Why Women with PCOS Have Irregular Periods

Polycystic Ovary Syndrome (PCOS) is the main cause of ovulatory infertility. One of the classic and key features of PCOS is irregular or absent menstrual cycles. The primary reason many with PCOS have irregular periods is due to a hormonal imbalance.

Here's how PCOS affects your menstrual cycle: every month a follicle matures and gets released by your ovaries to be fertilized. But because of the hormonal imbalance seen in PCOS (typically higher levels of androgens like testosterone and high levels of luteinizing hormone), the follicle doesn't mature or get released. Instead of being released, the follicle (often miscalled a cyst) stays in the ovaries where it can be seen on an ultrasound. High levels of circulating androgens such as testosterone interfere with your menstrual cycle and can prevent ovulation. Without ovulation and the hormonal events that lead up to it, your uterus does not have the stimulation it needs to shed its lining.

Keep in mind that this symptom can be experienced in different ways. Some with PCOS can have regular periods every 28 days, others have periods every 30 to 40 days, and still, others don't have periods at all. While this is a "normal" symptom of PCOS, it is one that needs to be addressed, especially if you are getting fewer than eight or nine periods each year.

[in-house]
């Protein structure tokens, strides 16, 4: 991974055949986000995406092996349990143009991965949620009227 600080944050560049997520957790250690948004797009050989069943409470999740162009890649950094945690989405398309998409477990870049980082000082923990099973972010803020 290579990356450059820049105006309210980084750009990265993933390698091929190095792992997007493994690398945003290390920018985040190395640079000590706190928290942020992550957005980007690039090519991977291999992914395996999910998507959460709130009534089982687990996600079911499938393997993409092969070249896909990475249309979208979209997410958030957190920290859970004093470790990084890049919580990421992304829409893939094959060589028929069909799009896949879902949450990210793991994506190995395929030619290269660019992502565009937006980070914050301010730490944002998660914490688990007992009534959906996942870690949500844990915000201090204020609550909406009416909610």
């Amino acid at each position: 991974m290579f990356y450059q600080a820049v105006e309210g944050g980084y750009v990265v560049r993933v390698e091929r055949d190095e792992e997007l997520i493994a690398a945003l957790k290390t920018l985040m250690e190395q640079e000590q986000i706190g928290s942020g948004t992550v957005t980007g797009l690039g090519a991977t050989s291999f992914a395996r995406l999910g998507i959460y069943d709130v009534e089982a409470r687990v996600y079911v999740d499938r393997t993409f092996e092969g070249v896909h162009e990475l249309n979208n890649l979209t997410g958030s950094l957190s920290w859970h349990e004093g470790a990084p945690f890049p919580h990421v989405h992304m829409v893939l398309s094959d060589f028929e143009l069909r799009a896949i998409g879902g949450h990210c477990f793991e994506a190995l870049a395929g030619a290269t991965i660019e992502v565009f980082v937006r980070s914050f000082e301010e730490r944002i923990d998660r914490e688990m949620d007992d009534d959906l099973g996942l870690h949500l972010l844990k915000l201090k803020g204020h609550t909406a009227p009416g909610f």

When you don't have a regular period, not only can it affect your fertility but it can increase your risk of developing endometrial cancer.

Woman laying in bed with period cramps
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Best Ways to Regulate Your Cycle

There are some very simple ways that you can control your period and ensure that your uterus sheds its lining regularly.

  • Losing Weight: Even losing 5% to 10% of your total body weight can improve the reproductive aspects of PCOS.
  • Taking the Birth Control Pill: Birth control medications can regulate your hormone levels and lower testosterone to give you a more consistent period.
  • Taking Medications Such as Glucophage or Provera: Both of these medications can cause women with PCOS to have a period. Provera is used more in the short run, whereas Glucophage (Metformin) can help on a regular basis.
  • Taking a Combination of Myo and d-Chiro Inositol: Inositol has been shown to reduce testosterone and aid in regulating menstrual cycles as well as promoting ovulation in women with PCOS. 

Of course, you should speak with your healthcare provider before starting to take any medication or supplement. You may not be a good candidate to take a particular medication or your healthcare provider may have a preference for a certain regimen. Don't hesitate to ask your healthcare provider about other alternatives, or why he or she recommends the suggested treatment. And above all, if you feel uncomfortable with the suggested plan, mention it. The regimen needs to be acceptable for both you and the healthcare provider, and with clear communication between both of you, you should be able to find something that works.

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